“From the moment I opened Veil of Time I was instantly swept up in the lush, haunting and wholly credible world Claire R. McDougall has created. Fiercely inventive, steeped in history and emotionally charged, Veil of Time is the gripping story of a grieving woman who is offered a second chance to rebuild her fractured family. The twist? She must relinquish her current life and return to 8th century Scotland. A powerful and thought provoking novel, reading Veil of Time is like falling into a wild, enchanting dream state from which you hope never to awaken.”
-Jillian Medoff, Hunger Point

“At long last a novel that features the mystical aspects of the temporal lobe epilepsy experience. With echoes of Audrey Niffenegger’s The Time Traveler’s Wife and Daphne Du Maurier’s The House on the Strand this poetically written novel tells a magical love story that spans the centuries while at the same time describing in striking detail the subjective effects of this intriguing neurological state. A brave, powerful, and incredibly moving debut novel from a very talented writer.”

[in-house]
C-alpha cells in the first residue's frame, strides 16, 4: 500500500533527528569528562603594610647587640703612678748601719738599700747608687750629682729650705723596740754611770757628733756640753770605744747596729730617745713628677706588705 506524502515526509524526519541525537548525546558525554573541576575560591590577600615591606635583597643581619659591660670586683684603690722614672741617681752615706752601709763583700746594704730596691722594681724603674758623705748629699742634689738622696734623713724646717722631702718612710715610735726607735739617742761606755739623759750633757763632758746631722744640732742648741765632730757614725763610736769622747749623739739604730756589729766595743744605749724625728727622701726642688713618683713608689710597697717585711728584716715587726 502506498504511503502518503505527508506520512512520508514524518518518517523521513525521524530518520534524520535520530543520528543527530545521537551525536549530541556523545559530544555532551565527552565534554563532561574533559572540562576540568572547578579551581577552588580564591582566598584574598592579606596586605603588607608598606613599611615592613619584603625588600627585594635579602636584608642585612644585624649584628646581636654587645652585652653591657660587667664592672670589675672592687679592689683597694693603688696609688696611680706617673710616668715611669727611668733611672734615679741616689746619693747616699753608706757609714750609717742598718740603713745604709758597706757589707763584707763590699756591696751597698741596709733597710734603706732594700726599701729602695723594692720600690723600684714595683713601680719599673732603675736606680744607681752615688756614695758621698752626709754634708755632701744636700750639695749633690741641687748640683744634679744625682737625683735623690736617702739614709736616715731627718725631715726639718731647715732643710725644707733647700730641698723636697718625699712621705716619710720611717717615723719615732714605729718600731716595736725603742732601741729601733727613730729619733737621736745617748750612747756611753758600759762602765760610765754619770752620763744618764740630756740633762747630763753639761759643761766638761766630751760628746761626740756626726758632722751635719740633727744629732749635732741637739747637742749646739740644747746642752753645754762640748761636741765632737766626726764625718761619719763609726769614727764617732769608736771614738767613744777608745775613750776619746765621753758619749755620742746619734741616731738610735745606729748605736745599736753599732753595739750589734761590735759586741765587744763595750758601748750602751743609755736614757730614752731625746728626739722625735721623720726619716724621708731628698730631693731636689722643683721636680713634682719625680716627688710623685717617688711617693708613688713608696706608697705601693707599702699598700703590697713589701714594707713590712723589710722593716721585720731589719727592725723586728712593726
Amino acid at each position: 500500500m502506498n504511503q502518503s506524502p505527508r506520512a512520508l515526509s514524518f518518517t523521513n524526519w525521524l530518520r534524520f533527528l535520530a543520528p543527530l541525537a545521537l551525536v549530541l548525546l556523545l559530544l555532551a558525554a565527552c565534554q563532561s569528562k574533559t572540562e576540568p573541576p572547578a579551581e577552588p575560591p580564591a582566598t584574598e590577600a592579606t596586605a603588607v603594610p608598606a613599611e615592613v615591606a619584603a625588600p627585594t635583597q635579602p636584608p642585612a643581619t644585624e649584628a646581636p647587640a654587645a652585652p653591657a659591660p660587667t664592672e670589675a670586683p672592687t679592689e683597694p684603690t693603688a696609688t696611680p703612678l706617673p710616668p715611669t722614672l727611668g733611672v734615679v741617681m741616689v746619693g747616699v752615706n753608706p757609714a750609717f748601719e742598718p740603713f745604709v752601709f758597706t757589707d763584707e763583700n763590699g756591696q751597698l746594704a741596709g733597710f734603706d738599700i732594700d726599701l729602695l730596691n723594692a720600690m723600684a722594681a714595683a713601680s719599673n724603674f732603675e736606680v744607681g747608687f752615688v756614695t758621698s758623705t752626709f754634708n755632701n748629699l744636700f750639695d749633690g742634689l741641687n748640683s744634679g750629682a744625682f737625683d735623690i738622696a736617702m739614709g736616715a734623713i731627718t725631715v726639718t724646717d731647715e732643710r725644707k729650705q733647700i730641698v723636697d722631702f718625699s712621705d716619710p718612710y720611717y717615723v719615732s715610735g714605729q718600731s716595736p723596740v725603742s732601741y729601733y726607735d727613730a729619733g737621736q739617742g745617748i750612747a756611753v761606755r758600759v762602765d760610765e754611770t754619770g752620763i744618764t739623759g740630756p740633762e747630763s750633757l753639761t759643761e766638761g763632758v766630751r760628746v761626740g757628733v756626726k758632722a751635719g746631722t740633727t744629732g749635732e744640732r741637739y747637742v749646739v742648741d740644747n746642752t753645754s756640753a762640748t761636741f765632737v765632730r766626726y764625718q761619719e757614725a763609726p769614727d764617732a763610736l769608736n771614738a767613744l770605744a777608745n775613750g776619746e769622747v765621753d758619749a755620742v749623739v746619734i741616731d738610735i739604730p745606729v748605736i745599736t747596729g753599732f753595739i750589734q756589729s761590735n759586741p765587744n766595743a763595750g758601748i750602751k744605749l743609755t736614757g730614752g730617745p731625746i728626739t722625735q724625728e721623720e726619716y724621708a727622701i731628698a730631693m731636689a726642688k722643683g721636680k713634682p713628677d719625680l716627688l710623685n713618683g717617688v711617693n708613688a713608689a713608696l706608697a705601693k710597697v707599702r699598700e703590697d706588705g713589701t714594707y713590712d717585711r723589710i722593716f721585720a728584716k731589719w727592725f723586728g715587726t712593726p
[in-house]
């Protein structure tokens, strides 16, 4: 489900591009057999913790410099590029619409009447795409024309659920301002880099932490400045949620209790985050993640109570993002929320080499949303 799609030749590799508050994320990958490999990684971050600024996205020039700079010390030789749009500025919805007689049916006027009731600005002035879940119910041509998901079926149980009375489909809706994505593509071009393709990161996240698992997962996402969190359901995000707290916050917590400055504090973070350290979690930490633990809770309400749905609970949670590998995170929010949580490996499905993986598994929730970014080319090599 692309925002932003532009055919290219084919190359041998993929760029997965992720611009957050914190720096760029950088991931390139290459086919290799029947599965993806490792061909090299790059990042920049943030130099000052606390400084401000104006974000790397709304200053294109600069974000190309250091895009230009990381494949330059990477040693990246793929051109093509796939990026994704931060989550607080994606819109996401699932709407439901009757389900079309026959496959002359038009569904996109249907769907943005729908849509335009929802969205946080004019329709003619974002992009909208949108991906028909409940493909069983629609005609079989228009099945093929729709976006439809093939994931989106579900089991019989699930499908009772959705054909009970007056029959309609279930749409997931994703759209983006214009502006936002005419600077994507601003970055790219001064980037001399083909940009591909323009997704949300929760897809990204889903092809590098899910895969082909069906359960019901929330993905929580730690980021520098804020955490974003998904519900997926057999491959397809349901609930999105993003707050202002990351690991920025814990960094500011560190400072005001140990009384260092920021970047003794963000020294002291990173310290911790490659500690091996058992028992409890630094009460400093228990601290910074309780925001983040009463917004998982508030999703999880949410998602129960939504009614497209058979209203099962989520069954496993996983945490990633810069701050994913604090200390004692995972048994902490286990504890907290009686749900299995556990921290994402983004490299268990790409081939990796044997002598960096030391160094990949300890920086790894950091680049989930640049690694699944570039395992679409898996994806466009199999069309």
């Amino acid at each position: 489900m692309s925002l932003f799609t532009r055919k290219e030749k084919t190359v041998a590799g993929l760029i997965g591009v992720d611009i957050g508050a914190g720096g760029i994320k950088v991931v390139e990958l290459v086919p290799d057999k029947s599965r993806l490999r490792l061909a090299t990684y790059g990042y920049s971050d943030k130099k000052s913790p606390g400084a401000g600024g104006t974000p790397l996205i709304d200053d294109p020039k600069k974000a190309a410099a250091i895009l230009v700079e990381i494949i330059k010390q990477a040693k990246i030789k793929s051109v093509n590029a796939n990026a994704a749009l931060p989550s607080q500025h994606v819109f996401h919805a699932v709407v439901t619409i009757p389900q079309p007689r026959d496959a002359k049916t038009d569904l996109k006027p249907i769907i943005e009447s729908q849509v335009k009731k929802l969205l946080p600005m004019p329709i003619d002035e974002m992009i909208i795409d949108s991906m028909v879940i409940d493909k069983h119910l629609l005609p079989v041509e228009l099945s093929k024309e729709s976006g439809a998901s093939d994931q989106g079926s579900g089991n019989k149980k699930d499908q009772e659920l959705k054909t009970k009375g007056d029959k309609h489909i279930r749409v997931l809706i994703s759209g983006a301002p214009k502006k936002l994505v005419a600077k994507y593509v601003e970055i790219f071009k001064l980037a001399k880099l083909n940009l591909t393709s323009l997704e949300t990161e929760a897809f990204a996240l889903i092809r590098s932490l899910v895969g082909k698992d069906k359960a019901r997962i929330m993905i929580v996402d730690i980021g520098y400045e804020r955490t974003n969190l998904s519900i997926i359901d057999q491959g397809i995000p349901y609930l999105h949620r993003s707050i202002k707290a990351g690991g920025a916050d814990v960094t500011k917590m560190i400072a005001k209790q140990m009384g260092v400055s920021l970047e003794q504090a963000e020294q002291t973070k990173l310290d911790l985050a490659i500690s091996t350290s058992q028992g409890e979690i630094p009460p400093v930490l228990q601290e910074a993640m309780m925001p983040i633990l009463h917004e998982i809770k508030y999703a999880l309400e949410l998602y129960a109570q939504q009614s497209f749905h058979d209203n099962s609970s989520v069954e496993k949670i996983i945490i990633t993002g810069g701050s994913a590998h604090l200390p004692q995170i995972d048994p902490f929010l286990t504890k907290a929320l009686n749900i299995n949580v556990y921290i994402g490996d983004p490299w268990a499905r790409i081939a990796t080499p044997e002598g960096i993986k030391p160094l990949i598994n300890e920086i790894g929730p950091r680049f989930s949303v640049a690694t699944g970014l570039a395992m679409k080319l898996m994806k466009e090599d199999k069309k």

-Anthony Peake, The Labyrinth of Time

So, the bad review was written by a woman who shall be nameless and goes like this: I am a longtime fan of Diana Gabaldon, and the love story in Veil of Time between Maggie and Fergus is nowhere near as good as Gabaldon's Jamie and Claire. My reviewer is very disappointed in Fergus. She can't love him. Gabaldon's hero Jamie, she says, would never have dry-humped the goddess in front of Claire the way Fergus does. How can you love a hero who dry-humps a goddess in front of his girlfriend? She places my story in 765, which is wrong (735, if you please) and she puts my heroine Maggie in a village in Scotland - wrong again. (Maggie moves to a rural cottage surrounded by nothing but the wind and the bracken.) Did she actually read my book or just skim it for dry-humps? She says the method of time travel (i.e. epileptic fits) stretches all credulity (like falling through a standing stone does not!)